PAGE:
Come hungry, because Cusco is one of my favorite eating cities in South America. What sets it apart from other cities is the amount of modern cuisine on offer. You can easily find delicious vegan eats alongside traditional digs. Eating out is really affordable, with a generous main meal costing the equivalent of $5 USD.
Green Point Restaurants: The best vegan food in Peru. Go for their set lunch menu, where 15 soles ($5 USD) gets you unlimited salad bar, main course, and dessert.
Mercado Central de San Pedro (San Pedro Market): A great place to try traditional Peruvian fare. The trout was a favorite! Tip: Choose to eat at a stall with high turnover, as the food safety standards are lax to say the least.
La Bodega 138: Fairly authentic Italian food in a rather fancy setting. Both their pastas and pizzas are top notch, and they have decent craft beer and wine.
Maikhana, The Indian Restaurant: If you are in need of a break from Peruvian fare, head here for delicious Indian buffet at lunch. Their garlic naan is some of the best I have ever had!
Chia Vegan Restaurant: Great salads and stir-frys.
Qura: Hispter coffee in San Blas that also serves tasty acai bowls.
Creperia La Bo’M: Over-the-top, decadent crepes. We went with a sweet Nutella, banana, and ice cream combo, but they also have savory options if that’s your thing.
Dona-Dony: A hole-in-the-wall restaurant that has a cart out on the street selling doughnut sticks, fried to perfection, and dipped in cinnamon sugar. I ate one every day.
Sabores: If you’re in need of a light, cheap meal, this place serves simple yet satisfying “caldo de gallina” (chicken soup). It’s a traditional Peruvian dish you should definitely tick off your list!
Limbus Resto Bar: While the drinks are pretty average, the view at sunset is unbeatable.
how to visit machu picchu from cusco
The best and most rewarding way to reach Machu Picchu is to hike – and I recommend the Salkantay Trek. I did it for less than $100 (including the admission ticket), you can read all about it here.
If you don’t want to hike the whole way there, you can skip the first part of the Salkantay Trek and get a colectivo directly from Cusco to hidroelectrico train station (25 soles). Use the instructions in my Salkantay Trek post for the rest of the trip (skip to “day 2” of Hiking and Transportation Route). This involves staying one night in Aguas Calientes, then taking the colectivo back to Cusco the following day.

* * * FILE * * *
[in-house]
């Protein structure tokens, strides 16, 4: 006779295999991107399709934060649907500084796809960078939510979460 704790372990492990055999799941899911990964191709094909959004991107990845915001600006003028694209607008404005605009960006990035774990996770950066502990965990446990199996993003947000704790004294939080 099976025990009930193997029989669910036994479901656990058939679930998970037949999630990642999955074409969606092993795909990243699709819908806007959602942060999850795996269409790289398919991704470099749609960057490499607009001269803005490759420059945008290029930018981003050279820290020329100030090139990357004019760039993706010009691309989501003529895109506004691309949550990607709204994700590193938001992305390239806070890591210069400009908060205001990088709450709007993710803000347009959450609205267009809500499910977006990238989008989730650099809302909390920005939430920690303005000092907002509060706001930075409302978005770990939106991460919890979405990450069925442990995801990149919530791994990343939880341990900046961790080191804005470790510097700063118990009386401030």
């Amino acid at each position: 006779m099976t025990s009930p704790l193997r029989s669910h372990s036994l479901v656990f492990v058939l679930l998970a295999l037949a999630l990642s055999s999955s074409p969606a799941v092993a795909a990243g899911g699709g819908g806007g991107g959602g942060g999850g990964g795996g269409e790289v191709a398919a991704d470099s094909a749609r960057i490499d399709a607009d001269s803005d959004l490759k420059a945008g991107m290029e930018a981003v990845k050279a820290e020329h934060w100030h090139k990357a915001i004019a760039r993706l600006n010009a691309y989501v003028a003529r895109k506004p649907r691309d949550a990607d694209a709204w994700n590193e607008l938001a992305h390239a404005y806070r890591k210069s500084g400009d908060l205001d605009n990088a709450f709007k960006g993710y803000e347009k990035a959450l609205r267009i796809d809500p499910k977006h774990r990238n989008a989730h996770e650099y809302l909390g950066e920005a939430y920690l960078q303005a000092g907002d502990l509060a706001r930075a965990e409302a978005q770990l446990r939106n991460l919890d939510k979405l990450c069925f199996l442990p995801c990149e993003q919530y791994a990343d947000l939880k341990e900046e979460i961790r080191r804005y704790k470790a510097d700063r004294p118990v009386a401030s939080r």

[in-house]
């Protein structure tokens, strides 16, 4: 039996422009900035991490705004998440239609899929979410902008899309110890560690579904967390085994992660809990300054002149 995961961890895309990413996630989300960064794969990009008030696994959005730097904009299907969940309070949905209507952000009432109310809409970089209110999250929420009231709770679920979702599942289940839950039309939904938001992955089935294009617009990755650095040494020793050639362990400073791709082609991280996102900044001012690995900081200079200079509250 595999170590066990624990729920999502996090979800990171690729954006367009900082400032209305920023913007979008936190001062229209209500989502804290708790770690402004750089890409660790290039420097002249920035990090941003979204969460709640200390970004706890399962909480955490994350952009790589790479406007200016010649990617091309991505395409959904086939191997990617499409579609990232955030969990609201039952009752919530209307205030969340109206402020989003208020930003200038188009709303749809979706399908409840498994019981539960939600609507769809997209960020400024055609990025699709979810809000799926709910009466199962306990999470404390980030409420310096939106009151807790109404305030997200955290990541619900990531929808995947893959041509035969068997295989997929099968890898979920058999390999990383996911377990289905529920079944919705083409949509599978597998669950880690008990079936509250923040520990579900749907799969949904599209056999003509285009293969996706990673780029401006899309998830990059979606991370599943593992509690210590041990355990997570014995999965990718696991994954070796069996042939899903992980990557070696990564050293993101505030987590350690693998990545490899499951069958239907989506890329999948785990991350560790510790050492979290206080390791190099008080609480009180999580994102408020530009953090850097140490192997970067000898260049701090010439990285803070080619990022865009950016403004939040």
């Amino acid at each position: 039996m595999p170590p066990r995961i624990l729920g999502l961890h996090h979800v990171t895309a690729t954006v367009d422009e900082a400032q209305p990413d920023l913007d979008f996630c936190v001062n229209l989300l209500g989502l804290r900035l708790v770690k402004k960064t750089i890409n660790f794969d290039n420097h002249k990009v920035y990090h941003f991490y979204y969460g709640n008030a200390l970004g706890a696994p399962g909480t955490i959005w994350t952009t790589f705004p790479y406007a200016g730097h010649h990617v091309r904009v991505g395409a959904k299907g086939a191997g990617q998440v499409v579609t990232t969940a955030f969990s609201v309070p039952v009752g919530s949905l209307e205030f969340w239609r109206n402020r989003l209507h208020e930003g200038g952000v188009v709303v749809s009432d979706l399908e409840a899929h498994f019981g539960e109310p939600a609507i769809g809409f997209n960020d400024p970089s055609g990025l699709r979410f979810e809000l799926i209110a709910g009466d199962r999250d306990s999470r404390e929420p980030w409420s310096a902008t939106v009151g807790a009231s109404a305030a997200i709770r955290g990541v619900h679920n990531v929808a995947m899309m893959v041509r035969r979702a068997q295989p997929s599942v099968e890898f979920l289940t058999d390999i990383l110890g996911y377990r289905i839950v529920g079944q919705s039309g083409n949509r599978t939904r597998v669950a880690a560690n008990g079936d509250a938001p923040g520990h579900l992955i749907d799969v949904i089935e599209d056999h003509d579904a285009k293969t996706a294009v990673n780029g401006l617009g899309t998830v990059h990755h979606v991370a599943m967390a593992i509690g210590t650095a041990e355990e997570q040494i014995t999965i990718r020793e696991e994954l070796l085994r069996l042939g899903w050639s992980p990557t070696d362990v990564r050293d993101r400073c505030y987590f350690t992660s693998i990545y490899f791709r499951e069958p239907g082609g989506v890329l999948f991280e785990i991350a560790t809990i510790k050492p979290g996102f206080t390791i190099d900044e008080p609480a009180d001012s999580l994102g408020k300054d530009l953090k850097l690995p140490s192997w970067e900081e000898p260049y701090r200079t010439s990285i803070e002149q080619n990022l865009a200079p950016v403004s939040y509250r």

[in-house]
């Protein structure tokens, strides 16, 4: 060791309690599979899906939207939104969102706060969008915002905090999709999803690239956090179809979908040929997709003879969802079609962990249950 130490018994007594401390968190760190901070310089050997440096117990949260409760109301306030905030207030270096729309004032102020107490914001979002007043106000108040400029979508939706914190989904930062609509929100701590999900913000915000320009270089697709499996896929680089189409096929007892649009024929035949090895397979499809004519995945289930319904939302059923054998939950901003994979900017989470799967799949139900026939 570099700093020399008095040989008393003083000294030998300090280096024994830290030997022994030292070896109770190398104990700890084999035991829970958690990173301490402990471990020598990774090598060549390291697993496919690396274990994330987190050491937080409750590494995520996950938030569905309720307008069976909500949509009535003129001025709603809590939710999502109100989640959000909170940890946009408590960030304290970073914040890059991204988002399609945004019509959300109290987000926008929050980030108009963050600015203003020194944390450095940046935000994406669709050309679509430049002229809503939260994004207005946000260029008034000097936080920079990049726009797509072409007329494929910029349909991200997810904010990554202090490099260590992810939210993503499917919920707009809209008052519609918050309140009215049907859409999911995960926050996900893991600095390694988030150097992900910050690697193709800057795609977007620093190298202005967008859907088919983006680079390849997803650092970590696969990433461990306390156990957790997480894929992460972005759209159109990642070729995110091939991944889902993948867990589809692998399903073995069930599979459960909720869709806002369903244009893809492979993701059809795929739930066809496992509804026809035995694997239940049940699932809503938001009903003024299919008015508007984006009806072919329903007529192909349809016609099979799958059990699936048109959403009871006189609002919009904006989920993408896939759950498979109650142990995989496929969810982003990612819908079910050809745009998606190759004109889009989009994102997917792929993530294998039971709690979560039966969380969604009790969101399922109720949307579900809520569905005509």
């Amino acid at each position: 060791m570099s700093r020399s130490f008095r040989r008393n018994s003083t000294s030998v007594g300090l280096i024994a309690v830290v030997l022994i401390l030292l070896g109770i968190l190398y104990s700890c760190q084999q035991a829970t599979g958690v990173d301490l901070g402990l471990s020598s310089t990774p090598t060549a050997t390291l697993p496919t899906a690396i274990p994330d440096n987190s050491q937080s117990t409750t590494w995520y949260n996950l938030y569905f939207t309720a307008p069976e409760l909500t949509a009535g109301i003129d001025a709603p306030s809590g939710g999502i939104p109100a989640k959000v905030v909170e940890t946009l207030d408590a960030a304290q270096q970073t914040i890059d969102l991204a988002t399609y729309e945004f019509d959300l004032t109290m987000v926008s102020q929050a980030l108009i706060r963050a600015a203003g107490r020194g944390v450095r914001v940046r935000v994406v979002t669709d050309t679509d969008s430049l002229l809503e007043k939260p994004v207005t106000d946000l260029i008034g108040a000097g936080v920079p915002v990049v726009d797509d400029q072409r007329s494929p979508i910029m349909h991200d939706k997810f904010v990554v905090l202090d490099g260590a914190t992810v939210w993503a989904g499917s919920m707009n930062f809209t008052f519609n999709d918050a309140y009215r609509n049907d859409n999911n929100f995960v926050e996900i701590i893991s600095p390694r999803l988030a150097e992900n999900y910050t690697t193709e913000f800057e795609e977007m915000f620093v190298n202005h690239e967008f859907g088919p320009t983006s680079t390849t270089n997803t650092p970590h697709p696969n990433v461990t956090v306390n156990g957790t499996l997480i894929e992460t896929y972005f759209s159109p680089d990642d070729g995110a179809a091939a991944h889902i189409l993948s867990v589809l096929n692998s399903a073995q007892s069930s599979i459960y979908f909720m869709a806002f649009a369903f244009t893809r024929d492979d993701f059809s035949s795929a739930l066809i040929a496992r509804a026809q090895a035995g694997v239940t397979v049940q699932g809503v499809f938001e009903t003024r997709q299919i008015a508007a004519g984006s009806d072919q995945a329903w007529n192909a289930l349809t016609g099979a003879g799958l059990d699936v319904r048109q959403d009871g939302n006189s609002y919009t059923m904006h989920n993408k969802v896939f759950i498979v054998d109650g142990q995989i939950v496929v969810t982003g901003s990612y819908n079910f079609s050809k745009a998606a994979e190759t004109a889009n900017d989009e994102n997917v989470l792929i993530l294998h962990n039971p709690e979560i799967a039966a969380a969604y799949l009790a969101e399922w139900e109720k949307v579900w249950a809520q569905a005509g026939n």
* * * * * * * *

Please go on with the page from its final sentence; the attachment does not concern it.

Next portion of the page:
If you’re looking for another unique adventure to check out in Peru, you have to do the cargo ship to Iquitos! It’s one of the most amazing travel experiences I have ever done.
visiting rainbow mountain - is it worth it?
I decided not to visit Rainbow Mountain as the weather was overcast and potentially snowing when I was there in December. Snow would cover the “rainbow,” so I decided it wasn’t worth it. I had also seen some amazing mountains on the trip so far, and paying 60 soles for a tour isn’t really my style. My friend did decided to do the tour and she liked it! She used the tour agency located under Maikhana (the Indian restaurant mention above) and paid 60 soles. This was the best value tour she found, and half the price our hostel was quoting. As a rule in Peru, always haggle and double-check what’s included (food, entry fees etc.) — and make sure you get things in writing on your receipt or proof of purchase.
We stayed at Magic Packer hostel and really loved it. It’s new, management is knowledgeable and very helpful, and the dorms are spacious and clean. Breakfast of fruit, cereal, bread, and jam is included. There’s a functional kitchen, and they even have an in-house chef who does great theme nights (like barbecue!). Book using our Booking link and receive $25 credit on your next stay.
transportation and getting around
Bus: Cusco is linked to all major cities in Peru and some in Bolivia by bus. Most of the buses are overnight, and depending on the quality, can be very comfortable with wide reclining seats. Bus companies can be hit or miss, but generally the more you pay, the more comfortable your ride will be. We had good experiences with the following bus companies: Cruz del Sur, Tepsa, Excluciva, and Movil Bus. We had a particularly bad experience with Econociva – so stay away. To check timetables, RedBus is a useful resource. You can also buy tickets on RedBus, but these will be more expensive than if you buy directly at the bus station, where you can haggle on your fare.
Approximate travel times and costs for major routes: Lima (90-100 soles; 20 hours), Arequipa (40-60 soles; 10 hours), Puno (50-60 soles; 7 hours), La Paz (80-100 soles; 15 hours).
Questions on planning your visit to Cusco? Drop us a comment below or say hello @nutritiontraveller.
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Post updated on September 25, 2018.